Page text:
PETER AND SID • by Rena Sherwood

When Peter hit middle age, he was not so bothered by the chatter of insects. As a child, he’d learned really fast that no one wanted to hear his translations of what the bugs were telling each other. Over the years, he’d learned to tune them out the way other proper Englishmen could tune out trains, flatulence and the voices of their wives. But, just occasionally, he couldn’t help but listen.

He watched BBC news, sprawled out on his settee hoping to become a zombie. His roommate Sid rested on his web a few inches above Peter’s left elbow. Sid also liked to watch telly to relax and found a convenient remote control in Peter. Although Sid, a Missing Sector Orb Weaver, spoke arachnid, he knew enough insect for Peter to understand him. It was nice to have a roommate.

Then, the fly bopped in, buzzing, “Are we there yet? Are we there yet?” in the way flies usually do in summertime. Before Peter could warn the fly, it had smashed head first into Sid’s web. Sid started to instinctively truss the fly up for later.

Peter would usually ignore any bugacide in his living room, but tonight’s world news was full of rape, rampage and refugees. He winced at each new scene. He wanted to wave a magic wand to save all of these innocent victims, but couldn’t.  

And then he realized there was one victim he could save.

“Sid, let him go.”

“Aww, Peter!”

“I’ll give you a Twiglet.”

Sid sighed, “It’s not the same,” but released his supper.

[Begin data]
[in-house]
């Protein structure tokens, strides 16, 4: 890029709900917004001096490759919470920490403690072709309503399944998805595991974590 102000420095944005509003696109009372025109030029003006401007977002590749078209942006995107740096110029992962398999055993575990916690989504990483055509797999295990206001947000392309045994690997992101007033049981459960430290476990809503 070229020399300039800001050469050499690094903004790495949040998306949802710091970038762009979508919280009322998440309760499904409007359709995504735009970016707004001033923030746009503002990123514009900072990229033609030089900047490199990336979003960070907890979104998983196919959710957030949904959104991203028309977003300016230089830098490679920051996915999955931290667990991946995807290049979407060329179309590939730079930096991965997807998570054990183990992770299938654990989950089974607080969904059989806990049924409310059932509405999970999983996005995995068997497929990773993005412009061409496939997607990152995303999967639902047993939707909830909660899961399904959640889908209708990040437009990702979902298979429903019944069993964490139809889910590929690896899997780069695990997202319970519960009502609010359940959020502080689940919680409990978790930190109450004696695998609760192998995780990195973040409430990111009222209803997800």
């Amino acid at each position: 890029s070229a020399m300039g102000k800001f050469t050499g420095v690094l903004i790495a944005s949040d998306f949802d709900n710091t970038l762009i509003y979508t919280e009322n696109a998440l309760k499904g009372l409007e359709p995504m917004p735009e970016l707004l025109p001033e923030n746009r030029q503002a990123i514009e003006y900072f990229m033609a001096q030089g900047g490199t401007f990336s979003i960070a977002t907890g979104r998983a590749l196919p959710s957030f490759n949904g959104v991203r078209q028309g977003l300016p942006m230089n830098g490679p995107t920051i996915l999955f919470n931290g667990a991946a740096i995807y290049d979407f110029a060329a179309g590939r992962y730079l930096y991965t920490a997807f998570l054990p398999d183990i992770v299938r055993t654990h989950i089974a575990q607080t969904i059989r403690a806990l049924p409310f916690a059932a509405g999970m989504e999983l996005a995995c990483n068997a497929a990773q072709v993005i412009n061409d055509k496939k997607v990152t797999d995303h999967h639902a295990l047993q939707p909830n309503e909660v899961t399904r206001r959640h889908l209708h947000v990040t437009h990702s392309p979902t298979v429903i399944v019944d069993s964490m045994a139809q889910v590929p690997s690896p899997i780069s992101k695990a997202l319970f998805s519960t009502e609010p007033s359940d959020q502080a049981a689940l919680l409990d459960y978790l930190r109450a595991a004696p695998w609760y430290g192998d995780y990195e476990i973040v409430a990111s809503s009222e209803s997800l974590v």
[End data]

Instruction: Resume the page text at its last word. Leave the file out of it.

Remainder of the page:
The fly rested on Peter’s warm arm and happily trilled to his new friend, “Way cool! Let’s watch MTV! Britney Spears put out a new video!”


“Eat up, mate,” Peter said, handing the fly back to Sid.

“There seems to be a lesson here, somewhere,” Sid pointed out after supper.

“There most certainly is,” Peter said. “If you like crap pop music, you’ll be eaten by a spider.”

“Works for me, mate.”

Rena Sherwood has lived both homeless in England and homed in America. She has had numerous poems and short stories published in places such as Atomjack, From The Asylum and GlassFire. She hopes to be a white horse when she grows up, but in the meantime is a freelance writer and professional blogger.

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Melissa Reynolds

  • Great story, it made me laugh, you got my stumble…

  • Gerard Demayne

    Gimme more.


  • Cheers! 🙂

  • Ellie Tupper

    That is a perfect hoot!!! Flies are so like that! Thanks for the morning laugh.

  • LOL! Loved it!

  • Jeanne Holtzman

    What an absolutely delightful story! I loved it, beginning to end.

  • Oonah V Joslin

    Funny! 🙂

  • I absolutely love this story. Thanks, Rena. And thanks, Peter and Sid.

  • Thanks, everyone. And, Kevin, you are quite welcome. My pleasure. I’d speak for Peter and Sid, but I think they’d take it personally, so I’ll just guess that they thank you, too 🙂

    And Jeanne, I never thought the word “delightful” would ever be applied to this little story. Thanks.

  • Ryan

    I’m am offended, Britanny Spears happens to be one of my favorites recording artists. That’s right I said artists. Ok, not really, I loved the story, and will spend the rest of my day looking over my shoulder for large arachnids.

  • GL

    Hahahaha! That was great!

  • Al Schindler

    Great story! Loved it!

  • carver

    enjoyed thoroughly.

  • Pingback: Interview with Rena Sherwood | Every Day Fiction()

  • Nice flash, Rena.
    I like spiders!
    Flies … well spiders like them :¬)

  • Anyone else rmember a great children’s book called “Be Nice To Spiders”?


    Like Bill, I like spiders and enjoyed your story.

  • Max Bell

    Delightful! I’ve been blearily stumbling my way through stumbleupon’s media/writing category (the better to procrastinate on the short story I started three days ago), and admit I’ve clicked past a lot of cringe-worthy fiction.

    This is by far the brightest gem out of the few thousand odd clicks I’ve visited, though. Bravo!